The end of a four-decade bull market (and where to invest now)
The yield on the Australian 10-year government bond has reached 2.7%, its highest level in more than three years, as central banks around the world move to increase cash rates to stymie inflation.
On Wednesday last week, the US Federal Reserve announced its first 0.25% interest rate hike since 2018, while the Bank of England has already lifted rates three times since December, with its cash rate now at 0.75%. Meanwhile, Australia's cash rate still sits at 0.10%.
According to Perpetual Asset Management's Michael Korber, the firm's managing director of credit and fixed income, we have now reached the end of a four-decade-long bull market in bonds.
"In 1982, the yield on a 10-year government bond reached towards 17%. By contrast, for all the talk of rising yields over the past six months, the 10-year has only just established itself above 2% consistently in the last few weeks," he said.
Korber joined Perpetual in August 2004 and has over 39 years of experience working within credit markets. He's also worked for Macquarie and Westpac. And while he enjoys sailing and travel, he says his true love is investing.
"Away from my working world of fixed income, I find a lot of reward and intellectual challenge investing in a few micro-caps and private companies across a range of industries. Maybe my breadth of interests accounts for the love of diversification that’s at the heart of every good, fixed income portfolio!" Korber said.
And now, with expectations of an accelerated tightening regime, not to mention escalating geopolitical tensions and supply chain disruptions, credit and fixed income are starting to look a lot more attractive, he said.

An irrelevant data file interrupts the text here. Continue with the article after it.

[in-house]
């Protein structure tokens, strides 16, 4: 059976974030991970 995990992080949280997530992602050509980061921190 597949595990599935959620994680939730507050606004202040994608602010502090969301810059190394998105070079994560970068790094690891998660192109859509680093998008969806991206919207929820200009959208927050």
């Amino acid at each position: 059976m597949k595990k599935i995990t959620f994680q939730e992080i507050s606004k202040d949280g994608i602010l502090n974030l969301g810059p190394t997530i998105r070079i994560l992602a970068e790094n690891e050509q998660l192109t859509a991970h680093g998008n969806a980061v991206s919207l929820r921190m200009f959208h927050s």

Within this new market environment, Korber believes that a diversified portfolio of floating-rate corporate debt and shorter-dated fixed rate bonds can provide investors with much-needed capital stability, liquidity and income.
In this wire, he provides a brief education on floating and fixed-rate bonds, how these perform in inflationary (and deflationary) environments, as well as where he is finding opportunities as we enter into the first bear market for bonds in four decades.
Bonds and term deposits have fallen out of favour with many investors over the past few years, with many shifting towards riskier assets in their search for yield. Is the 60/40 asset allocation model dead? Why does fixed income still have a place in investors’ portfolios?
The 60/40 split is only as “dead” as it has ever been. The right asset allocation mix remains a function of the investor’s individual profile including their return and liquidity requirements, risk tolerance, age etc…
There certainly remains a role for traditional bonds in traditional balanced portfolios although the expectations of what that allocation should deliver has to be adjusted.
We have reached the end of a four-decade bull market in bonds. In 1982, the yield on a 10-year government bond reached towards 17%. By contrast, for all the talk of rising yields over the past six months, the 10-year has only just established itself above 2% consistently in the last few weeks.
Fixed rate bonds don’t have the ability to deliver capital appreciation in the same manner they have over the last 40 years. Similarly, the crunching down of yields has reduced the perceived attractiveness of bonds as source of income – especially at the cost of eyewatering equity returns over recent years. What remains however are the defensive properties of fixed income assets. Allocation to fixed income and credit offers defensive benefits in the form of:
- Lower volatility and capital stability
- Regular income
With expectations of an accelerated tightening schedule, rising geopolitical concerns and unresolved economic and supply chain disruptions, the outlook for equities looks strained. In such a context, we believe that credit and fixed income should be the bedrock of an investor’s defensive portfolio.
Please define floating and fixed-rate bonds. How have these performed historically in inflationary and rising rate environments?